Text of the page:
A proximity card is a contactless card which can be read without insertion into a card reading device. Because they don’t require a swipe, they can be left in a wallet or purse and still serve their purpose. Prox cards look the same as the typical 30 mil PVC card but they have an embedded metallic antenna coil inside which hold the encoded data. However, other proximity products include clamshell cards, key fobs and stickers.
How do proximity cards work?
A proximity card is a contactless card which can be read without insertion into a card reading device. Because they don’t require a swipe, they can be left in a wallet or purse and still serve their purpose. Prox cards use a low 125 kHz radio frequency to transmit to a door access reader. When the card is placed on the reader, the card’s unique strand of numbers is passed to the access control panel, which verifies if the number matches an approved number in the internal database. If the card number is approved, the door will be unlocked.
The science behind the scenes:
Bit Formats – There are a number of bit formats that can be used, for example: 26, 32, 34, 35 and up to 40. The important thing to know is that 26bit is the standard (Wiegand) while others are brand specific. Brand specific, or closed formats, are not any more secure, they are just a way to make you come back to buy all your future cards.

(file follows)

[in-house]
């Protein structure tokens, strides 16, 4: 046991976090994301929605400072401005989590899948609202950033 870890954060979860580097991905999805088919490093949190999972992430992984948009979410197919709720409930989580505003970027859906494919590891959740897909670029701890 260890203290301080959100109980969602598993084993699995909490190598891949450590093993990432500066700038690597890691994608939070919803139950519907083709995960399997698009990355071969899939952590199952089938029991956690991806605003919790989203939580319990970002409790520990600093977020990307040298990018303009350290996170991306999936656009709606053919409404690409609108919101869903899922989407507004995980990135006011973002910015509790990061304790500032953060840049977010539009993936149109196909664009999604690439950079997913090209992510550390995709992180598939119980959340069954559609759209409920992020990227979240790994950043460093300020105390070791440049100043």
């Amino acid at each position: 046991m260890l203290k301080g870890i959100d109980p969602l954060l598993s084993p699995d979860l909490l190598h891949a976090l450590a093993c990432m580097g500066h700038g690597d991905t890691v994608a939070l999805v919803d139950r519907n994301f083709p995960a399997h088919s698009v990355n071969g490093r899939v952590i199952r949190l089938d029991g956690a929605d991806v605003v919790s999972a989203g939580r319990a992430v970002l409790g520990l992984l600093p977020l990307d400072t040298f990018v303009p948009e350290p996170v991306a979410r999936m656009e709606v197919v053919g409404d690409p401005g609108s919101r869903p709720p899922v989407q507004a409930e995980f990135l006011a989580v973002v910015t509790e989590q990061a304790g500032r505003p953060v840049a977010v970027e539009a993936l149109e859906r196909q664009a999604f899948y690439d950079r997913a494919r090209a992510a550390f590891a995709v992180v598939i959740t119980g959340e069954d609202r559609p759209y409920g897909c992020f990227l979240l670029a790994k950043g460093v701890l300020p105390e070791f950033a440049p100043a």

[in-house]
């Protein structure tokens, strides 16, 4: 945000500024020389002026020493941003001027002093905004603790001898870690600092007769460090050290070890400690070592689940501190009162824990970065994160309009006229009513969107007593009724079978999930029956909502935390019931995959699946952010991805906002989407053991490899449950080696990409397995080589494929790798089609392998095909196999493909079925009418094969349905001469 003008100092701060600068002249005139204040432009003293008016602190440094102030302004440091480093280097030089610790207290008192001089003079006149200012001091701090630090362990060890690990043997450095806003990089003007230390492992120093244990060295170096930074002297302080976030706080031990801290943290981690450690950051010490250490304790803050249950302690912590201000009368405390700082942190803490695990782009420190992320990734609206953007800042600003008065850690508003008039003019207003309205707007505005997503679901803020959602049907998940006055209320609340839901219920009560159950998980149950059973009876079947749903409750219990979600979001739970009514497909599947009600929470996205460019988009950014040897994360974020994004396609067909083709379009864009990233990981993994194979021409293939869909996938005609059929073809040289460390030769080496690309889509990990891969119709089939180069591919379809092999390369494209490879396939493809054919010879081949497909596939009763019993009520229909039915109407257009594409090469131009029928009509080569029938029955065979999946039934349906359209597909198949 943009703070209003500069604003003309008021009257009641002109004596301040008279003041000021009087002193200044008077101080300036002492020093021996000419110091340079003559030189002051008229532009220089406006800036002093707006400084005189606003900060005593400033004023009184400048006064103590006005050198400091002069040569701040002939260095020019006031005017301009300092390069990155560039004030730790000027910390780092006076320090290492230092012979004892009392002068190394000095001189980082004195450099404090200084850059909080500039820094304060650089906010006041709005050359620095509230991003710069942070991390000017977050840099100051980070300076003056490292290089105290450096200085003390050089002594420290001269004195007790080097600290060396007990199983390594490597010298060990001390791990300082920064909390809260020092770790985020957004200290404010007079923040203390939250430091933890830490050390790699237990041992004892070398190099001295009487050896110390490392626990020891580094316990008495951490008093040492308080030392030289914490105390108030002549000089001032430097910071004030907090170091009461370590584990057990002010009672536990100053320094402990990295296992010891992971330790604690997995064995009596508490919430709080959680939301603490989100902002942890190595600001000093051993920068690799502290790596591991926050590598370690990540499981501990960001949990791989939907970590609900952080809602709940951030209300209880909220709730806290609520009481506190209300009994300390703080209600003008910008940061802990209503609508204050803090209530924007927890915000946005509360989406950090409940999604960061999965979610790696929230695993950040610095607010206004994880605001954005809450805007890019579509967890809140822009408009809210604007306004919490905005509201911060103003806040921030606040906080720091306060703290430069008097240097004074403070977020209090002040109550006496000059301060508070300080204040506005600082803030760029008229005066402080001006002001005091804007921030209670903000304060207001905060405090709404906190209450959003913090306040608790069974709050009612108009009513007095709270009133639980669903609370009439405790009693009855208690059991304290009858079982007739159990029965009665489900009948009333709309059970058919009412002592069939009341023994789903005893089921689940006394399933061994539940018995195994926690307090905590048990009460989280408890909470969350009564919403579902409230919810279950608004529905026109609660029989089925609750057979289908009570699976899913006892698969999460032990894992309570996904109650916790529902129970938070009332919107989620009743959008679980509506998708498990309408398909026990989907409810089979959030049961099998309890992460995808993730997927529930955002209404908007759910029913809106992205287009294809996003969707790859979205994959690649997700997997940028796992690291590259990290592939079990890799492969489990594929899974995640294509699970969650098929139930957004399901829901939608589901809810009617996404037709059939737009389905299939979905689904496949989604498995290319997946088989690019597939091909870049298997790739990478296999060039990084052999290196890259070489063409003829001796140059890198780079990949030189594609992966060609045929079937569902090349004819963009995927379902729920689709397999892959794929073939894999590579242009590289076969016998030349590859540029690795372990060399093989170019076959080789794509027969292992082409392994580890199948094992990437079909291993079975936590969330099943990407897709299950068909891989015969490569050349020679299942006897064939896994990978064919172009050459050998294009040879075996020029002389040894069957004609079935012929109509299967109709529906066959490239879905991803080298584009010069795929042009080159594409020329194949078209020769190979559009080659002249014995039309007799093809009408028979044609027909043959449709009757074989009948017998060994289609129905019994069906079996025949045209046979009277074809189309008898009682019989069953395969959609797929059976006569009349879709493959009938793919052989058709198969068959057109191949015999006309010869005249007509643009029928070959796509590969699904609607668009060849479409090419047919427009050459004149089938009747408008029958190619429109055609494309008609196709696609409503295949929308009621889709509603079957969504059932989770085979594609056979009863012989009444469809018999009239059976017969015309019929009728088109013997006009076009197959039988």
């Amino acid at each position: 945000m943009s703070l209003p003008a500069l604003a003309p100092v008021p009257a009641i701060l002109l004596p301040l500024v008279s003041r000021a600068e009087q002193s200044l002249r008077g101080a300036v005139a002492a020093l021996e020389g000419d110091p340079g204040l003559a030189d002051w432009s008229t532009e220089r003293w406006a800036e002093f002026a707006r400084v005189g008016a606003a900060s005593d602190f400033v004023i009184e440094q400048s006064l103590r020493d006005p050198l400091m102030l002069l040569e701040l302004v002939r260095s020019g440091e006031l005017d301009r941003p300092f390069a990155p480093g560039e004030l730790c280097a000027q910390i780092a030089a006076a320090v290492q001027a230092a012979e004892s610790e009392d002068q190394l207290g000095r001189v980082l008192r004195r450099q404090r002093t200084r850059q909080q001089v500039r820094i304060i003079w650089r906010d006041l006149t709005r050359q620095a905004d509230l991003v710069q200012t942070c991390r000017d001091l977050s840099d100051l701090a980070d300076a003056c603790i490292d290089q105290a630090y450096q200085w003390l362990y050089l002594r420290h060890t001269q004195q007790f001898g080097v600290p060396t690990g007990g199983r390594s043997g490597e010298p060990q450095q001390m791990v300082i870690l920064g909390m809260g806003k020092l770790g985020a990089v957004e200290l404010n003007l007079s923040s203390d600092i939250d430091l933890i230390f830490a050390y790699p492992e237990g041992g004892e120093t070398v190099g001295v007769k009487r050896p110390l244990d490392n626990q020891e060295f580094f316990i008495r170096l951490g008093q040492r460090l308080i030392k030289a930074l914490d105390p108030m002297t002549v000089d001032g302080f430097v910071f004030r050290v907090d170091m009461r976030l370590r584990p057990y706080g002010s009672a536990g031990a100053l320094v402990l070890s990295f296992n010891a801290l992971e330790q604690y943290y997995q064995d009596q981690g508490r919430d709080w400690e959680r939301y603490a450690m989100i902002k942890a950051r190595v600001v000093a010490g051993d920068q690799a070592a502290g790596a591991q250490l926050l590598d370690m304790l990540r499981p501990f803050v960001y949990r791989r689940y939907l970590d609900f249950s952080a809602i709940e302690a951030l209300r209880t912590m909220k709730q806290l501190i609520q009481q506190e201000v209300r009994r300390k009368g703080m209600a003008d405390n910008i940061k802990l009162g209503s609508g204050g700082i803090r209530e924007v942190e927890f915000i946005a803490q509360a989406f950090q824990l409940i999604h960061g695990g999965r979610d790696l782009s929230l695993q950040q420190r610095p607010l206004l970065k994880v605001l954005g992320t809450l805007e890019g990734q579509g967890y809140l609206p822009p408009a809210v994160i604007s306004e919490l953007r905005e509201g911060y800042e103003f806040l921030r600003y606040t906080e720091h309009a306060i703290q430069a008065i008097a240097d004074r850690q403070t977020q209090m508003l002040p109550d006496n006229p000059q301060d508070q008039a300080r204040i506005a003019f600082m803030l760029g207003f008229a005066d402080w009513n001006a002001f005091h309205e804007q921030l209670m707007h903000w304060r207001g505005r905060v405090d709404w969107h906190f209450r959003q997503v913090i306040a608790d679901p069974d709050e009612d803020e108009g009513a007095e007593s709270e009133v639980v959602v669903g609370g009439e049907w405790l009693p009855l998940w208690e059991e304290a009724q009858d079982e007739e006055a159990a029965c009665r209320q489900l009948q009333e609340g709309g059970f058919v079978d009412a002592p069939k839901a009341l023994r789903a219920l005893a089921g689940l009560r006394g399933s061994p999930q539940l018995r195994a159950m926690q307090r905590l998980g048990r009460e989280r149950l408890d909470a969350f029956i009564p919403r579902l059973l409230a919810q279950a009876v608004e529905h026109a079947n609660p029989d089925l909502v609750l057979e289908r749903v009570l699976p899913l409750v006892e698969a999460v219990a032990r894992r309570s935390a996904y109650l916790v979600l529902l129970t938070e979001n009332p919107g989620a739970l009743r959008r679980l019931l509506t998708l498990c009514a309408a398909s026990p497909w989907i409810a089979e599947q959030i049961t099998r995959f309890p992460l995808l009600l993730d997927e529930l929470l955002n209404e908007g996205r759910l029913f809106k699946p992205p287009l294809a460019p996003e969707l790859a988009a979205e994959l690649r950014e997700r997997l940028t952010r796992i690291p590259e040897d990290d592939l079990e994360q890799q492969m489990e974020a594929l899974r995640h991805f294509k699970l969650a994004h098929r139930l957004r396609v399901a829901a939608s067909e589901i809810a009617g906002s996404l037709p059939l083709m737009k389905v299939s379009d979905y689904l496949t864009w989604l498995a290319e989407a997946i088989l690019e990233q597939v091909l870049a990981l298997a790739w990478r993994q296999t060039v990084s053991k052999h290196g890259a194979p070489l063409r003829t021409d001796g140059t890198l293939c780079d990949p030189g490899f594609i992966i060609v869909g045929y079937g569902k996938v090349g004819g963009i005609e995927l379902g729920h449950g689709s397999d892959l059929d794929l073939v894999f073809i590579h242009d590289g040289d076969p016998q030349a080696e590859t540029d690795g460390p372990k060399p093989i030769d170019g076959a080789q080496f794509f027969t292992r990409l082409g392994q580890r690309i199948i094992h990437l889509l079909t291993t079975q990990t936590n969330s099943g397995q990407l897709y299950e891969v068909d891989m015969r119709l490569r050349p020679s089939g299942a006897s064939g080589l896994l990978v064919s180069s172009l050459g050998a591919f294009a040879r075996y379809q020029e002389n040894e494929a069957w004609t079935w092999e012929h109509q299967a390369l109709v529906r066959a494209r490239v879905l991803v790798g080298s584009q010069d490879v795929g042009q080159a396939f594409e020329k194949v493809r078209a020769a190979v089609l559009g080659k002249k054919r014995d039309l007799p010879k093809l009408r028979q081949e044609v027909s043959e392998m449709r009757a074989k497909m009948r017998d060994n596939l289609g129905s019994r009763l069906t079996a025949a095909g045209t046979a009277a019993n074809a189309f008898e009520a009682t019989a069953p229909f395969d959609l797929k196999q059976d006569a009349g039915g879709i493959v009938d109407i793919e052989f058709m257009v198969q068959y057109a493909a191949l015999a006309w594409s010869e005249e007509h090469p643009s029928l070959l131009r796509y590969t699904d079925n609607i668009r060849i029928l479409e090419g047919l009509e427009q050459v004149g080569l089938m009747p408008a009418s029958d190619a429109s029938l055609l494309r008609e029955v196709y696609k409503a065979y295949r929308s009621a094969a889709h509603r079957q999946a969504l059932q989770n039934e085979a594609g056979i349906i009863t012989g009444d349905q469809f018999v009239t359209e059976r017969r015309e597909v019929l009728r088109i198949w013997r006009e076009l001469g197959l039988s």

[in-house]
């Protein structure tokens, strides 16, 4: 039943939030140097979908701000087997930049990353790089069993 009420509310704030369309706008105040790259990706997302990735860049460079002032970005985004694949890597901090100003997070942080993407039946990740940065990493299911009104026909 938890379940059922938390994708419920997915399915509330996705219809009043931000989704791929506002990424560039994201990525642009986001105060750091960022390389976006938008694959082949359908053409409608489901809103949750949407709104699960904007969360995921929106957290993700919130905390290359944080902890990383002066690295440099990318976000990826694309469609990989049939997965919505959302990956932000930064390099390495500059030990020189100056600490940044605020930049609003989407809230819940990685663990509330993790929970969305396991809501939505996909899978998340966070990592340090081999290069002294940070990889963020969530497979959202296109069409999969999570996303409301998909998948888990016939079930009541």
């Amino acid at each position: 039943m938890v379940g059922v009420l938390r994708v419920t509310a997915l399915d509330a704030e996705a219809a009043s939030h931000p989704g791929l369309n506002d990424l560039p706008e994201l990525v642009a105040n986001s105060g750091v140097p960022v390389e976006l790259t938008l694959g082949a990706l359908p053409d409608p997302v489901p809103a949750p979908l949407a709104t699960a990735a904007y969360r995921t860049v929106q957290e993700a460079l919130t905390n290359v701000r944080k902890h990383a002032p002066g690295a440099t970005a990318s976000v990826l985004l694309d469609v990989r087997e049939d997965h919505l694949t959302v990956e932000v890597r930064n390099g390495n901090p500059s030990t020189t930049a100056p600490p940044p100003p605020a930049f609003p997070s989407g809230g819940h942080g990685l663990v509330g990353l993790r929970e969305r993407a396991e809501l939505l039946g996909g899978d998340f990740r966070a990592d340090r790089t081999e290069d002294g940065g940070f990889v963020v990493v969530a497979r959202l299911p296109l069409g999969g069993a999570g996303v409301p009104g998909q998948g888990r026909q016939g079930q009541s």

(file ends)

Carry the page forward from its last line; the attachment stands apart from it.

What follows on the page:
The card number encoded is made up of 4 parts:
1. Parity bits – You don’t need to know about parity bits, just know they are encoded there for added security. They appear at the beginning and end of your encoded data.
2. The Facility code – When you start a door access program and get prox cards for the first time, you will be given a Facility Code. This is generally a number between 1 and 255. This is used as part of the card encoding to help secure your building.
3. The card number – This is exactly how it sounds. You start you prox card program at card #1 and go up from there.
Proximity Card Encoding Example: